Britain is now showing disturbing symptoms of a full-blown identity crisis. A previously outward-looking and globalised country is now fractured by the backlash against the very model that made Britain strong.

The roots of this backlash stem from a gradual erosion of Britain’s industrial base, disenfranchised communities, economic decline and an increase in understandable resentment. But this has been wilfully exploited by the readiness of the Tory Party, in particular, to lie and peddle obvious untruths; to place party politics over and above the national interest; and then to manipulate the narrative to create a perceived wisdom that somehow the problems within British society were the fault of foreign institutions or foreigners migrating to live and work in Britain. This con trick has been going on for four decades.

Voting for a Tory Brexit is a huge step backwards for Britain. It is a step backwards for progressive internationalism and a step forward for regressive isolationism. British politics is now riddled with a deeply provincial and introverted mindset at a time when Britain should be at ease with playing a significant role towards outward-looking global expressionism.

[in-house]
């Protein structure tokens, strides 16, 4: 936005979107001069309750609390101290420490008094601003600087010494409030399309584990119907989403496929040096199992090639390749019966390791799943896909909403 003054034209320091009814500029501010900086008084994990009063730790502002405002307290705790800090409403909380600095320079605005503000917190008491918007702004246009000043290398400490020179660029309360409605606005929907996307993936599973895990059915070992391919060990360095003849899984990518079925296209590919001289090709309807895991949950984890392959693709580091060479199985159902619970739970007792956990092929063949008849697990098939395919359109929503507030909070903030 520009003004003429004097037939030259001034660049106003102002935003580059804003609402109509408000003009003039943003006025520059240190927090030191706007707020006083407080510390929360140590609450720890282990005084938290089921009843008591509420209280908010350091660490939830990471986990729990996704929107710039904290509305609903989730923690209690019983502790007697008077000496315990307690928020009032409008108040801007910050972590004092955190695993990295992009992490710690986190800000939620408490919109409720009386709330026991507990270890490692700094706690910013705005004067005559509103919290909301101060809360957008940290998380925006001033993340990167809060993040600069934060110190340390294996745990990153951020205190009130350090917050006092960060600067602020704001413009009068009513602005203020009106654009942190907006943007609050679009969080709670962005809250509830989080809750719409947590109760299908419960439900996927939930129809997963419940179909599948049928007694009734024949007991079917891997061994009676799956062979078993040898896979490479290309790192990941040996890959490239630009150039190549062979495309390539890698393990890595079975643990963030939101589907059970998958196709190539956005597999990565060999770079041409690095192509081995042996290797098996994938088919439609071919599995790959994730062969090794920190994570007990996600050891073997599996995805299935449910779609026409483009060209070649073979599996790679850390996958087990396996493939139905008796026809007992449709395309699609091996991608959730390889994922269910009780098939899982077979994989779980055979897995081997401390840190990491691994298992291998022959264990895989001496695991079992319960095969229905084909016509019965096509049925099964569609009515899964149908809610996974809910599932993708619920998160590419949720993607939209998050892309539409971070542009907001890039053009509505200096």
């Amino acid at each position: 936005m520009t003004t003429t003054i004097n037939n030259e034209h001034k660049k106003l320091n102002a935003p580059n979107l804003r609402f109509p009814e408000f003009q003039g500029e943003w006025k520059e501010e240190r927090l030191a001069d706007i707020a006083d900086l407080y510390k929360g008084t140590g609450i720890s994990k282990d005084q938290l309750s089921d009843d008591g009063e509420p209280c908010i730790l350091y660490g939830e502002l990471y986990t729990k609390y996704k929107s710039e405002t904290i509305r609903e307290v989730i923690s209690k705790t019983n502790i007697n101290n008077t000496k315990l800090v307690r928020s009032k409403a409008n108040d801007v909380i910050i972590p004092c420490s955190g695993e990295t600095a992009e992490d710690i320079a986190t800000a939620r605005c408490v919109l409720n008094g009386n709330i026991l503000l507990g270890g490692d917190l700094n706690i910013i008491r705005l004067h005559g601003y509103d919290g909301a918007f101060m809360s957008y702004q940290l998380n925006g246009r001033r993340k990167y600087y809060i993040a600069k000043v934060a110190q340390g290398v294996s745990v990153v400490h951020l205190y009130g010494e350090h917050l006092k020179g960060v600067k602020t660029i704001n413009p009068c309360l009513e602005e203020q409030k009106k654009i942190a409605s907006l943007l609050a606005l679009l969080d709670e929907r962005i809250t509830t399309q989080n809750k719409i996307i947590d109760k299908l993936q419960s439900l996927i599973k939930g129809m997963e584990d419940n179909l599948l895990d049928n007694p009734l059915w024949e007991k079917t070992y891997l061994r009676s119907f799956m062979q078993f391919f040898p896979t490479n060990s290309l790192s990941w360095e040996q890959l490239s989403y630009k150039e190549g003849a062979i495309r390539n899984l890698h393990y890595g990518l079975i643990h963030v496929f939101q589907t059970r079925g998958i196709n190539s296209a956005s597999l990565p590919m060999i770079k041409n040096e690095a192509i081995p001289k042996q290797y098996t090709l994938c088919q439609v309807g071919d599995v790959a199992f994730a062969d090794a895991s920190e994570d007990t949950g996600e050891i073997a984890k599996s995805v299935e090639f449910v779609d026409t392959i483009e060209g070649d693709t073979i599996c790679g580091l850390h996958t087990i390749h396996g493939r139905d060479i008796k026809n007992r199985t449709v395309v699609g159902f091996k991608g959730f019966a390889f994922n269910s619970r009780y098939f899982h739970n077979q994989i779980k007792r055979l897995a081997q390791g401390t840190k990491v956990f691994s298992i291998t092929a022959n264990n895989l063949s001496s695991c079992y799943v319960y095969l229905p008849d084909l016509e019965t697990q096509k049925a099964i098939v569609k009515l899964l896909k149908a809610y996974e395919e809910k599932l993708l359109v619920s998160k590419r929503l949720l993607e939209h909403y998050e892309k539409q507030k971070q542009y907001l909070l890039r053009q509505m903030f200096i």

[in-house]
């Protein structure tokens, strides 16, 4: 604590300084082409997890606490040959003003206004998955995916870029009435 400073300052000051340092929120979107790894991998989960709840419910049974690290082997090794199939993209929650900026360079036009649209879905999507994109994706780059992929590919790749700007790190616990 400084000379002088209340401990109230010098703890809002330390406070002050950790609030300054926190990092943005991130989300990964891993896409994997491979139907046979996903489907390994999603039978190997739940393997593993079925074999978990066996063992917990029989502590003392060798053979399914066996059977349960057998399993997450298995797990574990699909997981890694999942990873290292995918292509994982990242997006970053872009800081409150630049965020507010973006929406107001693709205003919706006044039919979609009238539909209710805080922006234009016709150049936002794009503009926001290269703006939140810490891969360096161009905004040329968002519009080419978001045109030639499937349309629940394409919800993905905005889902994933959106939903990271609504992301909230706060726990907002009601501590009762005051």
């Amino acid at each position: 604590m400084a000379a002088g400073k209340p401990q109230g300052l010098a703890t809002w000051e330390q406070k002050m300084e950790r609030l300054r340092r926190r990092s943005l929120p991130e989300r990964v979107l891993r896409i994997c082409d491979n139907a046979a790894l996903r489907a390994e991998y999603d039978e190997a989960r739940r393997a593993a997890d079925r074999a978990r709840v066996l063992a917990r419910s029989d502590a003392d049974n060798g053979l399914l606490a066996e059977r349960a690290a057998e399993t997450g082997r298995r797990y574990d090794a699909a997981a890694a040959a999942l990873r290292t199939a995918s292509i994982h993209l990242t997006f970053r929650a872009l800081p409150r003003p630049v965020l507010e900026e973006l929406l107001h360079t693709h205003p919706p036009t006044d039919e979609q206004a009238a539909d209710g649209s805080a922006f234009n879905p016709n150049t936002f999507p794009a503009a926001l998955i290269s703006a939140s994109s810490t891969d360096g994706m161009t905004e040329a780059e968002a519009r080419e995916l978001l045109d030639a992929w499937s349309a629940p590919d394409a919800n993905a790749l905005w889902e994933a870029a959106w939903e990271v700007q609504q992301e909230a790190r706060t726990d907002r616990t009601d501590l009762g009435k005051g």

Brexit has become an identity conflict in Britain. It is a binary choice, pitching those who see Britain as being a place of multicultural, outward inclusivity against those who see Britain as a place of xenophobic, inward parochialism. It is Danny Boyle’s London Olympics Opening Ceremony versus the Last Night of the Proms. It is Remainers versus Brexiters. 

So, when combining another five long years of a Conservative Government with a now seemingly inevitable hard Brexit, it is unclear as to where Brexitannia is heading.